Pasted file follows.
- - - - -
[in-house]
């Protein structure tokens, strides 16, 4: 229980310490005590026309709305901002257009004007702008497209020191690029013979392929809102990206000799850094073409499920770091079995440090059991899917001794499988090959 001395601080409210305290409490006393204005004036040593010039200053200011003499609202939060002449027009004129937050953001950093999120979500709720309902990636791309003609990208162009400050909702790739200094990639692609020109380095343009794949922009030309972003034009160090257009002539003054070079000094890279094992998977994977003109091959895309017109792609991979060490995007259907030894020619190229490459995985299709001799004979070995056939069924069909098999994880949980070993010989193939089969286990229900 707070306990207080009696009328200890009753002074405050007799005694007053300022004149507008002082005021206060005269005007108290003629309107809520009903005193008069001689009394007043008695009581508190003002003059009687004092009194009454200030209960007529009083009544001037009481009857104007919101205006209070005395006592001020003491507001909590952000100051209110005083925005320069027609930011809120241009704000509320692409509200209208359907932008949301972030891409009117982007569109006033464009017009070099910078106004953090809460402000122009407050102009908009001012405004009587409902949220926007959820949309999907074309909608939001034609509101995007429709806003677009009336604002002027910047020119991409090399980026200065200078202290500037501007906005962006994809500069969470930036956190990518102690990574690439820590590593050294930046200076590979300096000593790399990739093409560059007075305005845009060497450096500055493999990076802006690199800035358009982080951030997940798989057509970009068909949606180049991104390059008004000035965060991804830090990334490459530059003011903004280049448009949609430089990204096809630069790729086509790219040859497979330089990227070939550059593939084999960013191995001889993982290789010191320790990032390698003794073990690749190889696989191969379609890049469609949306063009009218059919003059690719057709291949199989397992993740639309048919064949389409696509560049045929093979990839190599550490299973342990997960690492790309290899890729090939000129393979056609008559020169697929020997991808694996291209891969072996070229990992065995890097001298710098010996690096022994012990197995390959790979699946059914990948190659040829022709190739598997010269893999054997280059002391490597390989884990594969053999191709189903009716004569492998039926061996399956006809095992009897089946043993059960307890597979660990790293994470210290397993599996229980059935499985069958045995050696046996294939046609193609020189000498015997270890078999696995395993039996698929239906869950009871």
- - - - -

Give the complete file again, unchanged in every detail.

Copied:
[in-house]
């Protein structure tokens, strides 16, 4: 229980310490005590026309709305901002257009004007702008497209020191690029013979392929809102990206000799850094073409499920770091079995440090059991899917001794499988090959 001395601080409210305290409490006393204005004036040593010039200053200011003499609202939060002449027009004129937050953001950093999120979500709720309902990636791309003609990208162009400050909702790739200094990639692609020109380095343009794949922009030309972003034009160090257009002539003054070079000094890279094992998977994977003109091959895309017109792609991979060490995007259907030894020619190229490459995985299709001799004979070995056939069924069909098999994880949980070993010989193939089969286990229900 707070306990207080009696009328200890009753002074405050007799005694007053300022004149507008002082005021206060005269005007108290003629309107809520009903005193008069001689009394007043008695009581508190003002003059009687004092009194009454200030209960007529009083009544001037009481009857104007919101205006209070005395006592001020003491507001909590952000100051209110005083925005320069027609930011809120241009704000509320692409509200209208359907932008949301972030891409009117982007569109006033464009017009070099910078106004953090809460402000122009407050102009908009001012405004009587409902949220926007959820949309999907074309909608939001034609509101995007429709806003677009009336604002002027910047020119991409090399980026200065200078202290500037501007906005962006994809500069969470930036956190990518102690990574690439820590590593050294930046200076590979300096000593790399990739093409560059007075305005845009060497450096500055493999990076802006690199800035358009982080951030997940798989057509970009068909949606180049991104390059008004000035965060991804830090990334490459530059003011903004280049448009949609430089990204096809630069790729086509790219040859497979330089990227070939550059593939084999960013191995001889993982290789010191320790990032390698003794073990690749190889696989191969379609890049469609949306063009009218059919003059690719057709291949199989397992993740639309048919064949389409696509560049045929093979990839190599550490299973342990997960690492790309290899890729090939000129393979056609008559020169697929020997991808694996291209891969072996070229990992065995890097001298710098010996690096022994012990197995390959790979699946059914990948190659040829022709190739598997010269893999054997280059002391490597390989884990594969053999191709189903009716004569492998039926061996399956006809095992009897089946043993059960307890597979660990790293994470210290397993599996229980059935499985069958045995050696046996294939046609193609020189000498015997270890078999696995395993039996698929239906869950009871």